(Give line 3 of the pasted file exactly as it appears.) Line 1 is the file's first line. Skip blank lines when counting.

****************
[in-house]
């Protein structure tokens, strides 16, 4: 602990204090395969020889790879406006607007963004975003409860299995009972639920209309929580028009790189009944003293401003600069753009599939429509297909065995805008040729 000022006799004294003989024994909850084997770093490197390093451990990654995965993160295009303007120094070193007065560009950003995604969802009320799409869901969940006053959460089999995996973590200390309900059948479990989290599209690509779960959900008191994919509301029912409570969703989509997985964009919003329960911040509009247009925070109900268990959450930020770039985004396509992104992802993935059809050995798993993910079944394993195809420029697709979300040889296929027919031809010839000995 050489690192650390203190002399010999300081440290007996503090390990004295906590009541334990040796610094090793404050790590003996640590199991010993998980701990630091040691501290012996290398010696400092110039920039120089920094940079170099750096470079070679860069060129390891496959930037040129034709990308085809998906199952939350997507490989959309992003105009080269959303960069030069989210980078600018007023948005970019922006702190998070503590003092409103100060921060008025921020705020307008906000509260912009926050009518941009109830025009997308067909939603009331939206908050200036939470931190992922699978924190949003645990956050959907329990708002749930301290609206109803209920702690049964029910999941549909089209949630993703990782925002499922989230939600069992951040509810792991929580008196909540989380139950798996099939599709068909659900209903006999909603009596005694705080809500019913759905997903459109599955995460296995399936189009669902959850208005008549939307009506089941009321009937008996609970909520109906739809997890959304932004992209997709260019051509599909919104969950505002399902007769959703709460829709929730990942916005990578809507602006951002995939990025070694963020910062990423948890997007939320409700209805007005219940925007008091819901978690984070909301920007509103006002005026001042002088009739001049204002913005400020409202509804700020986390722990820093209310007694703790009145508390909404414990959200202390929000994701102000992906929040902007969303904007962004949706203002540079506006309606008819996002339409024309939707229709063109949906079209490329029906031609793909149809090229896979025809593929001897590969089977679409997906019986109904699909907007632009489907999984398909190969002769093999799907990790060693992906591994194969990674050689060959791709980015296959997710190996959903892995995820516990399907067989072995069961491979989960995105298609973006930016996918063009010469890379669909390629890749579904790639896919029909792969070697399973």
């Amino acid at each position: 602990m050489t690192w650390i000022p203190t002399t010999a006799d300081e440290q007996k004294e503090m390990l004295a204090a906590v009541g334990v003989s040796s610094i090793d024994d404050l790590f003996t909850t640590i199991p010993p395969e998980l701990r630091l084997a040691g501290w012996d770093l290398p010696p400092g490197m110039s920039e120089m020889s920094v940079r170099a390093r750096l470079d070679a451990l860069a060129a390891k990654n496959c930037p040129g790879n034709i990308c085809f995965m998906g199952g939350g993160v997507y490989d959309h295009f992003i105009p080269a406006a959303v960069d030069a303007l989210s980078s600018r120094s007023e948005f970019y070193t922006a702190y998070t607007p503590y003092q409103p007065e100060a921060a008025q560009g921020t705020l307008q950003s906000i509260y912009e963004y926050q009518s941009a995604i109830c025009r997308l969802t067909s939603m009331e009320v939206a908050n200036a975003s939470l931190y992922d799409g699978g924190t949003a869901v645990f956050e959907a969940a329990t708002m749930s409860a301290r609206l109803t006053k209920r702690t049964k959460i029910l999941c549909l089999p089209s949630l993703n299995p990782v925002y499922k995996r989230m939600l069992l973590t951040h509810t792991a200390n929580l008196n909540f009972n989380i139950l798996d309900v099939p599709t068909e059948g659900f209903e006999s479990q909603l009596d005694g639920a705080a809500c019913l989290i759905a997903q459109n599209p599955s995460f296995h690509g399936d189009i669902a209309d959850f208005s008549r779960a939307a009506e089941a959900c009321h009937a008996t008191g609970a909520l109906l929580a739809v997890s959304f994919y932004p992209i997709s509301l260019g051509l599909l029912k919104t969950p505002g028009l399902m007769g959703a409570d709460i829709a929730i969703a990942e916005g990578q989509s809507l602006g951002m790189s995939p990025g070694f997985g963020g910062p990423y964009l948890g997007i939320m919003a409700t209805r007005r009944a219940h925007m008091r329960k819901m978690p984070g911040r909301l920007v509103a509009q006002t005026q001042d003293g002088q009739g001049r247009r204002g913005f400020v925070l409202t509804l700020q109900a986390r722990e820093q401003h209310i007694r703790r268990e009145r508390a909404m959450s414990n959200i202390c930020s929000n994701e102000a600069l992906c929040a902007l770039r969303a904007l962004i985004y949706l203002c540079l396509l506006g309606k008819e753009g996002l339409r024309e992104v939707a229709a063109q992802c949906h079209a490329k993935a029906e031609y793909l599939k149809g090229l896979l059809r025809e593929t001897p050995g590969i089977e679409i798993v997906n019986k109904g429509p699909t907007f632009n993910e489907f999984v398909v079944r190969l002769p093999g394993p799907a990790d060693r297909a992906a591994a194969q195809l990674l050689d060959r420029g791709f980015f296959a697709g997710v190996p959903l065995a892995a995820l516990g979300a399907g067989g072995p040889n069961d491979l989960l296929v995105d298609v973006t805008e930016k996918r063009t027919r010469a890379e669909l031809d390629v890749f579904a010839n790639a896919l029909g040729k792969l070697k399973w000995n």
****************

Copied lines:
């Amino acid at each position: 602990m050489t690192w650390i000022p203190t002399t010999a006799d300081e440290q007996k004294e503090m390990l004295a204090a906590v009541g334990v003989s040796s610094i090793d024994d404050l790590f003996t909850t640590i199991p010993p395969e998980l701990r630091l084997a040691g501290w012996d770093l290398p010696p400092g490197m110039s920039e120089m020889s920094v940079r170099a390093r750096l470079d070679a451990l860069a060129a390891k990654n496959c930037p040129g790879n034709i990308c085809f995965m998906g199952g939350g993160v997507y490989d959309h295009f992003i105009p080269a406006a959303v960069d030069a303007l989210s980078s600018r120094s007023e948005f970019y070193t922006a702190y998070t607007p503590y003092q409103p007065e100060a921060a008025q560009g921020t705020l307008q950003s906000i509260y912009e963004y926050q009518s941009a995604i109830c025009r997308l969802t067909s939603m009331e009320v939206a908050n200036a975003s939470l931190y992922d799409g699978g924190t949003a869901v645990f956050e959907a969940a329990t708002m749930s409860a301290r609206l109803t006053k209920r702690t049964k959460i029910l999941c549909l089999p089209s949630l993703n299995p990782v925002y499922k995996r989230m939600l069992l973590t951040h509810t792991a200390n929580l008196n909540f009972n989380i139950l798996d309900v099939p599709t068909e059948g659900f209903e006999s479990q909603l009596d005694g639920a705080a809500c019913l989290i759905a997903q459109n599209p599955s995460f296995h690509g399936d189009i669902a209309d959850f208005s008549r779960a939307a009506e089941a959900c009321h009937a008996t008191g609970a909520l109906l929580a739809v997890s959304f994919y932004p992209i997709s509301l260019g051509l599909l029912k919104t969950p505002g028009l399902m007769g959703a409570d709460i829709a929730i969703a990942e916005g990578q989509s809507l602006g951002m790189s995939p990025g070694f997985g963020g910062p990423y964009l948890g997007i939320m919003a409700t209805r007005r009944a219940h925007m008091r329960k819901m978690p984070g911040r909301l920007v509103a509009q006002t005026q001042d003293g002088q009739g001049r247009r204002g913005f400020v925070l409202t509804l700020q109900a986390r722990e820093q401003h209310i007694r703790r268990e009145r508390a909404m959450s414990n959200i202390c930020s929000n994701e102000a600069l992906c929040a902007l770039r969303a904007l962004i985004y949706l203002c540079l396509l506006g309606k008819e753009g996002l339409r024309e992104v939707a229709a063109q992802c949906h079209a490329k993935a029906e031609y793909l599939k149809g090229l896979l059809r025809e593929t001897p050995g590969i089977e679409i798993v997906n019986k109904g429509p699909t907007f632009n993910e489907f999984v398909v079944r190969l002769p093999g394993p799907a990790d060693r297909a992906a591994a194969q195809l990674l050689d060959r420029g791709f980015f296959a697709g997710v190996p959903l065995a892995a995820l516990g979300a399907g067989g072995p040889n069961d491979l989960l296929v995105d298609v973006t805008e930016k996918r063009t027919r010469a890379e669909l031809d390629v890749f579904a010839n790639a896919l029909g040729k792969l070697k399973w000995n």